As a child, I had a normal life. Or so I thought.
Every two and a half years, my family would pack up everything we owned and move to a new place. I’d say goodbye to my old friends, and make new friends at my new school. We went from Vandenberg AFB in California (where I was born) to Florida (where my brother was born), to Alabama to Oklahoma in a matter of 8 years.
Then at the age of 9 we moved to Greece. All this meant to me was that I was packing up my toys and stuffed animals and moving to a new house. Once there, we rented an apartment above a Greek family. I would often play with their daughter, Vasso, on our rooftop. We would paint our nails and fix our hair. She would teach me some Greek words and I would teach her English. I wanted so badly to learn how to write in Greek, as I was so fascinated with their alphabet, but I never mastered it. My brother would play soccer with the boys in the field across from our house. We got along very well with them, despite the language barrier, but there was one thing we never understood…..
The Greeks disliked cats. We would often find kittens tied up in plastic bags by the trash cans, sometimes still alive. We’d see the kids swinging older cats by the tails and flinging them across the fields. We’d try to save all of them that we could, but it was almost a hopeless cause. My parents were kind enough to help us build homes for them in our backyard. We’d take them out during the day and play with them, and then put them back in their safe house at night.
We did plenty of sight-seeing while we lived in Athens. My parents understood the magnitude of living in that country. I did not. I must have walked up the millions of torturous steps to the Parthenon 5 or 6 different times. It was always so hot, and my scrawny legs would be on fire after the long trip up. I remember thinking to myself, “Why are we doing this again?” My parents would drag me to many other places as well… the Delphi Theater, Mykonos, the monasteries… yawn.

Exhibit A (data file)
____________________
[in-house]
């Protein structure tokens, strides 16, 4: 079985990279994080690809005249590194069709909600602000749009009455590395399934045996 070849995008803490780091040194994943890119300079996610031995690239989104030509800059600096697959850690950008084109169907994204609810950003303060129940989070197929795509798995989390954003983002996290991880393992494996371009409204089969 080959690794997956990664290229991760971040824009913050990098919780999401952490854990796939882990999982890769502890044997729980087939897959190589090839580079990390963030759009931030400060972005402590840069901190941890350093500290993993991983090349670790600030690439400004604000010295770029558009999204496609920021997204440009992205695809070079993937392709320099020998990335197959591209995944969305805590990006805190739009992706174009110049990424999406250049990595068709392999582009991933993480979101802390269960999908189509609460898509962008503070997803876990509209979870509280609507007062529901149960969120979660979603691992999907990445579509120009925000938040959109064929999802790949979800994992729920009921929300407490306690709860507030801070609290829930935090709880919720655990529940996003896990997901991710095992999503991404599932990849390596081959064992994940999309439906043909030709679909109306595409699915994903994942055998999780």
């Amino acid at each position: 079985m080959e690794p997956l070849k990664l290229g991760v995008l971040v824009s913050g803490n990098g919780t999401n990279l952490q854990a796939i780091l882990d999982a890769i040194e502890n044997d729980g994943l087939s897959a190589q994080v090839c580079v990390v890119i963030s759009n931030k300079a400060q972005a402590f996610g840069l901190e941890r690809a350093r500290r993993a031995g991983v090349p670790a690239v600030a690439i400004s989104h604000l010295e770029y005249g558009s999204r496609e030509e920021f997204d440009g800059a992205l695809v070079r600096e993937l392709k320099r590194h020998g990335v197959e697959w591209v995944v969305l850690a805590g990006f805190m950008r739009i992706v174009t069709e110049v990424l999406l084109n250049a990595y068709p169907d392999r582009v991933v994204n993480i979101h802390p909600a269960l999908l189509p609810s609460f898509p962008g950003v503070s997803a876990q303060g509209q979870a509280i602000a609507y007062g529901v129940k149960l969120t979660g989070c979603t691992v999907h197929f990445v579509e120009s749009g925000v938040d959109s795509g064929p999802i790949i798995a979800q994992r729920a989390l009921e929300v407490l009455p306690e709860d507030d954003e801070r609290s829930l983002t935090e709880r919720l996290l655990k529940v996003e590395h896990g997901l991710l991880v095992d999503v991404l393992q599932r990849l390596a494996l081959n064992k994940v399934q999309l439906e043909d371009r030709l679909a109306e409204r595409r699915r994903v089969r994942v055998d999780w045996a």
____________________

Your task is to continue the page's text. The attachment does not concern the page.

We’d often go to the beach, however. It was a treat to eat the twist donuts they sold there, or dig into the freshly caught shrimp stored in barrels. I did hate that we always had to wear a hat, and that we could only go out into the water up to our belly buttons, although sometimes it would seem like we could go miles out into the ocean before the water came up to our belly buttons. I was a little worried about the jelly fish that would swim around us, but we had no trouble playing with the clear dead ones that washed up on the beach.
We visited Flea markets quite often, and I remember vividly the smells of the leather that was so often sold at the market. I always admired the flowing, colorful sundresses, and the beautiful stone jewelry. Every time we went, I would beg my mom for some “worry beads”. And the food. Holy moly. I loved the lamb gyros, and the Greek salads with fresh tomato, cucumber, green olives and feta. And I could eat the Tzatziki sauce with a spoon. I’ve yet to come across an authentic Greek restaurant in the U.S. that serves the food they way I remember it over there.
From there we moved to Wiesbaden, Germany. I was 12 by this time, so I was comprehending the significance of living in another country a little more. Again we traveled to many places while there… The Berlin Wall (where I signed “I love Chris”), Hitler’s Eagle’s Nest, snow skiing in Austria, the Black Forest… All very interesting. I collected souvenirs from every new place. I loved the ‘magic boxes’ (wooden puzzle boxes where you had to know the puzzle in order to get the box open), and I loved the wooden jewelry boxes that played music when you lifted the lids. My parents were into the wooden clocks, so we had tons of cuckoo clocks and a big Grandfather Clock as well. I secretly loved the chimes and cuckoos heard throughout the house on every hour, and sometimes every quarter hour.